An underwriters point of view
Matt goes through each of these conditions separately, to say exactly what an underwriter might be concerned about and what questions they might have when considering the cover.
The outcome and reasonings
It’s important to be sure of the difference between hypermobility syndrome and Ehlers Danlos syndrome, as they can be somewhat similar but insurance terms can be quite different. Kathryn is fortunate enough to have seen specialists when she was younger so can definitely rule this out. Though not many people are able to rule this out completely, it is important to get an accurate diagnosis as underwriters will want to know.
Though Matt sees no major cause for concern here, Kathryn hasn’t seen a person with full hypermobility syndrome be offered income protection. There are however times where a person for example with hypermobility of just the knees, will be offered the cover with an exclusion.
For a person with generalised anxiety disorder, an underwriter will want to know when the last symptoms were and if any medication is taken. The underwriter will also want to know about any treatment. In Kathryn’s case, does her dislike of travel prevent her from doing her job? Matt believes that though this hasn’t ever stopped her before, the symptoms are ongoing so could potentially result in an exclusion on a policy.
An underactive thyroid doesn’t usually raise any alarms for underwriters, if this is controlled then this often won’t have an impact on any insurance terms.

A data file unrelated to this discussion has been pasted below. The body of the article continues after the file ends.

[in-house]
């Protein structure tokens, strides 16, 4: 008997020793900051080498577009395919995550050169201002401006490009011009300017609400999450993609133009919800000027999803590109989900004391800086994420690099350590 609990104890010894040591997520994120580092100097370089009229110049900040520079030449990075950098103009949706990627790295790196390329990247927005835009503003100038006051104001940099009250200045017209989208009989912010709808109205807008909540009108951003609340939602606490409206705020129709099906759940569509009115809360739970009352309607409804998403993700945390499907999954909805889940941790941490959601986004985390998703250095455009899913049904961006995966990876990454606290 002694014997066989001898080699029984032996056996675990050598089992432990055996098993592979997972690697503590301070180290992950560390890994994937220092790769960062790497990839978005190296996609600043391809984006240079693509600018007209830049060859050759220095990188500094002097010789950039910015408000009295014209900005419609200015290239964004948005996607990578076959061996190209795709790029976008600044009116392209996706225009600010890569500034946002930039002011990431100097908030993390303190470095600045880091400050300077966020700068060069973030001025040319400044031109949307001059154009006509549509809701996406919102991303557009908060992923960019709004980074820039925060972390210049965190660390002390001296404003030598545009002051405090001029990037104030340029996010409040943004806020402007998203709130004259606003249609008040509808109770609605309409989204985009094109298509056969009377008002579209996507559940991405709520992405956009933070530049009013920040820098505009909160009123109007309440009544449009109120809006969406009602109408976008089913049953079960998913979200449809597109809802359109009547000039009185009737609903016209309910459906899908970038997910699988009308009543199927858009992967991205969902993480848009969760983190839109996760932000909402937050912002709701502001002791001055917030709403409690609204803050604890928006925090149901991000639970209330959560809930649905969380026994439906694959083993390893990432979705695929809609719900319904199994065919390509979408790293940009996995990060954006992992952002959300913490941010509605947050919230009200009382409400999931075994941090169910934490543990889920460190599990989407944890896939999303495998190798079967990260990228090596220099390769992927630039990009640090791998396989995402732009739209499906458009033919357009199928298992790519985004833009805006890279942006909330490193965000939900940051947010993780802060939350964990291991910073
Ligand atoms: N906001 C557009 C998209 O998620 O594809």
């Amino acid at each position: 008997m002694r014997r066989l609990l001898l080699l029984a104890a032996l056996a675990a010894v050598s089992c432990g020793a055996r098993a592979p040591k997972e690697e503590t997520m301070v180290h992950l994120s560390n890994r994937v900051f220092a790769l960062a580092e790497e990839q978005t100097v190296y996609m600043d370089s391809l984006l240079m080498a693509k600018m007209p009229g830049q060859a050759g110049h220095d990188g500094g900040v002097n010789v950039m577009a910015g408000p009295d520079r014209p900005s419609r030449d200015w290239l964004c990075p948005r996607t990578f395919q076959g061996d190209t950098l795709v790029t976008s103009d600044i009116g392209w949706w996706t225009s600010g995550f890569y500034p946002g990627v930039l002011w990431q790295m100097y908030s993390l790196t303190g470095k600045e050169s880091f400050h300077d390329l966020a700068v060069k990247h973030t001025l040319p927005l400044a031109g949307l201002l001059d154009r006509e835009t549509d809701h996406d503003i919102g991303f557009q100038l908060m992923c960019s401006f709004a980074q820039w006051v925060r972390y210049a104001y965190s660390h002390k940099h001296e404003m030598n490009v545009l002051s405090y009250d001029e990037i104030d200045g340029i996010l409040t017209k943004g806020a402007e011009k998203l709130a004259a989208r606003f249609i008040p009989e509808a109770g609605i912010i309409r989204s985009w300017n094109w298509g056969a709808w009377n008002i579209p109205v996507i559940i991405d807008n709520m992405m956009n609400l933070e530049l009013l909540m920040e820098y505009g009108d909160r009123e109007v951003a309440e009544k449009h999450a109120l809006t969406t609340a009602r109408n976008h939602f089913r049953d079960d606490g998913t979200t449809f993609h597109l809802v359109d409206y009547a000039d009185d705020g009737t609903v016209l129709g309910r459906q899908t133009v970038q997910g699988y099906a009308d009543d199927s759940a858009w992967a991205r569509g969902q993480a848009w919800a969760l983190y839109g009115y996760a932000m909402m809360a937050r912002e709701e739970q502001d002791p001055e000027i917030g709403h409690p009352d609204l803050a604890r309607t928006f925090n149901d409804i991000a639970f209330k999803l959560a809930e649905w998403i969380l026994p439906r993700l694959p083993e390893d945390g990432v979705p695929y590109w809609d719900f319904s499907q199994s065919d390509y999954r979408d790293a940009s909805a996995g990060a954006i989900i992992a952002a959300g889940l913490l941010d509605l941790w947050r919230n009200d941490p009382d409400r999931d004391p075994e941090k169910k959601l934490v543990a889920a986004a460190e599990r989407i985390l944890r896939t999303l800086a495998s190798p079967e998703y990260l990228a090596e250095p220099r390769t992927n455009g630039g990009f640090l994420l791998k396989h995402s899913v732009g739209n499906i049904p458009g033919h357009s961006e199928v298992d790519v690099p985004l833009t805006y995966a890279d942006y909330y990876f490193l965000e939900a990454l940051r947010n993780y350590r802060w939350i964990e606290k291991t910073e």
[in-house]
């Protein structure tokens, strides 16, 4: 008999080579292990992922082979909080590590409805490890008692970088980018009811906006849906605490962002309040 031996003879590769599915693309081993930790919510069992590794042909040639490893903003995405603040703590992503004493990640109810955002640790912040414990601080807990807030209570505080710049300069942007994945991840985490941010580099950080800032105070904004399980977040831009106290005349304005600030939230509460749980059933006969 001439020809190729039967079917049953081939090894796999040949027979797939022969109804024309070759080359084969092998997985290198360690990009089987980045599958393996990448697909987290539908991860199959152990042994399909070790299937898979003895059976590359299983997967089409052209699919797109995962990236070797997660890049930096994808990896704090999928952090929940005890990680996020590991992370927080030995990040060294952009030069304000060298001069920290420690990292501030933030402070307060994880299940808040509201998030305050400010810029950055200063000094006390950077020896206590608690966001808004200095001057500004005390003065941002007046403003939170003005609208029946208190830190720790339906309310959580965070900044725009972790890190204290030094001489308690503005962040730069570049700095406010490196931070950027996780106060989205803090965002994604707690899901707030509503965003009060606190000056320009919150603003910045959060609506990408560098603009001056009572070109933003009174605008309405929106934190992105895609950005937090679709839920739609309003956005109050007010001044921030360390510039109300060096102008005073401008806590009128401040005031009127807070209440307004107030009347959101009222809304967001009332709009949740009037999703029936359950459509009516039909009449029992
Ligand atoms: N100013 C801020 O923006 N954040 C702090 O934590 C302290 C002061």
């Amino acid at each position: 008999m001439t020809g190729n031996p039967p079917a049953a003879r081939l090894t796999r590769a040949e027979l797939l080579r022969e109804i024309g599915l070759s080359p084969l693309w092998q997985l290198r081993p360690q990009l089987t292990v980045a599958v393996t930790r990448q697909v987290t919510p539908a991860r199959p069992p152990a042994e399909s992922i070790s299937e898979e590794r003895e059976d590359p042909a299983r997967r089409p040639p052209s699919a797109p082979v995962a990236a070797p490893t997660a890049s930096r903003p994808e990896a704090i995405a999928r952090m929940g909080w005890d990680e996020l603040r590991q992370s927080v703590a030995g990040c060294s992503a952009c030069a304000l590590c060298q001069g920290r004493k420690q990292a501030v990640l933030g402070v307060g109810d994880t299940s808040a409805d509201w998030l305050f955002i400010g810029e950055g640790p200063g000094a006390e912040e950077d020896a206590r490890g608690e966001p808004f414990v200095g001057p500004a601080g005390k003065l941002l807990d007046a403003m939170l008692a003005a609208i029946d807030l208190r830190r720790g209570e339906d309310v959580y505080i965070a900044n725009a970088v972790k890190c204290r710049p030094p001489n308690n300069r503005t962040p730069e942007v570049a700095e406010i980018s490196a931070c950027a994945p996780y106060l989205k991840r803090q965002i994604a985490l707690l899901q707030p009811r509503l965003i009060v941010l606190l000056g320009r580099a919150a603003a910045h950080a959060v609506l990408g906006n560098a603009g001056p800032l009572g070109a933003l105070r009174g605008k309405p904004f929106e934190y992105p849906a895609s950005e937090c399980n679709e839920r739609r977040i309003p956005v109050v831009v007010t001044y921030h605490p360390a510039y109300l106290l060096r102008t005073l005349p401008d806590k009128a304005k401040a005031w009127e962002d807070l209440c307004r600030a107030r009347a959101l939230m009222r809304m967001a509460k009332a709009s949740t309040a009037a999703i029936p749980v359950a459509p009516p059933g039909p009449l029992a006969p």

When it comes to tachycardia, Kathryn had mentioned that her heart can beat very fast. An underwriter will want to know if there are any structural issues or rhythm disturbances, and in Kathryn’s case there aren’t any. In Kathryn’s experience working in the industry, it’s common to see tachycardia be accepted for income protection with a slight increase of the premium. An issue that Matt can see is that dizziness can stop a person from working, depending on what their job is, especially if the person works at height.
Autism for Kathryn doesn’t impact her work in a negative way, in fact it can have quite a positive effect.
Basically, for each of these conditions the insurer is looking to see if this could stop a person from doing their job. Altogether these have prevented Kathryn from being able to take out personal income protection. One way to get protection in place is to be covered by a group income protection policy, as up to a certain point there’s much less underwriting. If you’re concerned about your health conditions and how they might affect your options, our advisers are on hand to offer their support and advice.
If you want to know more about how to arrange protection insurance, take a look at Kathryn’s Protection Insurance in Practice course here.